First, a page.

Billions of dollars and hundreds of millions of hours are invested every year in executive education. However, much of this investment dies in a familiar “Valley of Death” (VoD) wherein what is learned in the classroom is not applied when the strategist returns back to work. Based on 30 in-depth interviews and live observation, we investigate the architecture of an executive education program designed to avoid the VoD. In the observed program, senior partners of a strategy consulting firm, and their key strategist clients, are brought together to co-learn strategy associated with scenario planning, and, at the same time, improve their ongoing business relations. We find that adopting a “paired learning structure” and utilizing “live case content” results in “group-level co-learning” (or the co-production of knowledge) that, participants report, avoids the VoD. This research contributes to the scholarship on learning architecture in executive education by establishing linkages to the literature on client-partner relationships, modelling the student, and service co-production in knowledge-intensive organizations, and, in the end, provides a blueprint that professional service firms and business schools, seeking to produce more value for their participants, can jointly emulate.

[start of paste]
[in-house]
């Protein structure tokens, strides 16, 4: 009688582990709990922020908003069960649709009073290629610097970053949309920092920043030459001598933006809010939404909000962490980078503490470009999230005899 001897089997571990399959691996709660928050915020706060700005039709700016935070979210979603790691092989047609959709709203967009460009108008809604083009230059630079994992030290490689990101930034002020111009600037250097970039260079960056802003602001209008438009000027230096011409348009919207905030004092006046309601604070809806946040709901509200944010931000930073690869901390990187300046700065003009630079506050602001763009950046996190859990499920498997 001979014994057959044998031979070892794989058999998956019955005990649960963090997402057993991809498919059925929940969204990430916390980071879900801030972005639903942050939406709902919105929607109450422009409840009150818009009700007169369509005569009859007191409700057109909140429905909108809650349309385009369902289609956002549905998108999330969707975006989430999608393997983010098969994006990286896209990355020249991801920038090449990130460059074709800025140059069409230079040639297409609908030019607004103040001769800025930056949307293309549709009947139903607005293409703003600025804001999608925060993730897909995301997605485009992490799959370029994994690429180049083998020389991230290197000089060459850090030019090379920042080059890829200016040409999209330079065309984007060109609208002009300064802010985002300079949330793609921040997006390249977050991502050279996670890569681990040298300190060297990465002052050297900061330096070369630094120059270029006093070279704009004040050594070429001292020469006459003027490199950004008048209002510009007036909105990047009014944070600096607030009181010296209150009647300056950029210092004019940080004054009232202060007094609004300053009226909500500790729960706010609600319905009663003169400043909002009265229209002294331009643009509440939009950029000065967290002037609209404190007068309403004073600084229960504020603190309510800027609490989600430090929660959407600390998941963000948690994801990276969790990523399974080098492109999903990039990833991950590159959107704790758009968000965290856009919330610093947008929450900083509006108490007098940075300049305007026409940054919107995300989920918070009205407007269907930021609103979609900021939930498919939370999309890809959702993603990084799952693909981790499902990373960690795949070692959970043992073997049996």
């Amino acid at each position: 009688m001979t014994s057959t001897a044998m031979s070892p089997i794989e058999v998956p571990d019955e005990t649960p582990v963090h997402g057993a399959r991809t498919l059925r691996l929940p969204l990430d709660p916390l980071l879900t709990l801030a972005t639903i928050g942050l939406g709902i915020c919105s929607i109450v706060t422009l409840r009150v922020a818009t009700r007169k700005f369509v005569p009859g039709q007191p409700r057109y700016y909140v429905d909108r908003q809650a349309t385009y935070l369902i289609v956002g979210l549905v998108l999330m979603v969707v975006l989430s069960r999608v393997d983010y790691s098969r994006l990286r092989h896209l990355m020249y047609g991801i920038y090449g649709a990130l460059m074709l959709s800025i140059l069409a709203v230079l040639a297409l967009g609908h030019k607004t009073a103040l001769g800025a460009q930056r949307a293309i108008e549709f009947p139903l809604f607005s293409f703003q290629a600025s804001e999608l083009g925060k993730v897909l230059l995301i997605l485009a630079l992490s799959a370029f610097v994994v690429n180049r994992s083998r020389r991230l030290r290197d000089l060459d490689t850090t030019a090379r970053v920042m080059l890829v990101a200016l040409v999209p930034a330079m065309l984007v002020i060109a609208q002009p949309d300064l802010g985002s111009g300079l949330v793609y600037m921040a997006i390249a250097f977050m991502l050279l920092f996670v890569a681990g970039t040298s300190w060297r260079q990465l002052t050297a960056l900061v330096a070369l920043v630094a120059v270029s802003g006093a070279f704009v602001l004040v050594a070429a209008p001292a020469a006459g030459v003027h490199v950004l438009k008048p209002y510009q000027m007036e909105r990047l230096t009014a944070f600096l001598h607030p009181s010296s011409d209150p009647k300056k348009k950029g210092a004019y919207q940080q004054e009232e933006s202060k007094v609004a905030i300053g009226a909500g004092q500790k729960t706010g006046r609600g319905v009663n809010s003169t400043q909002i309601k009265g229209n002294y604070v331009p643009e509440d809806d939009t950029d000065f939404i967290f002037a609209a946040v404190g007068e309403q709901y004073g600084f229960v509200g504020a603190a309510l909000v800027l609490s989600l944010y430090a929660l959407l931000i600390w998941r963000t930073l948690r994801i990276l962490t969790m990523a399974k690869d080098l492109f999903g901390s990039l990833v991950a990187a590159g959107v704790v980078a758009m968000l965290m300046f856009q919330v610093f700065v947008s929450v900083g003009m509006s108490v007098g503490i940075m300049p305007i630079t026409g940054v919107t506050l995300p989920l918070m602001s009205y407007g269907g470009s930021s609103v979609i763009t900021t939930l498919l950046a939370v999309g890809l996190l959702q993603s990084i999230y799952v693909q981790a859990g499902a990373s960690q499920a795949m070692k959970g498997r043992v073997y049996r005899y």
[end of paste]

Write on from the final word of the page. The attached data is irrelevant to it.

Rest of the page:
All Science Journal Classification (ASJC) codes
- Geography, Planning and Development
- Strategy and Management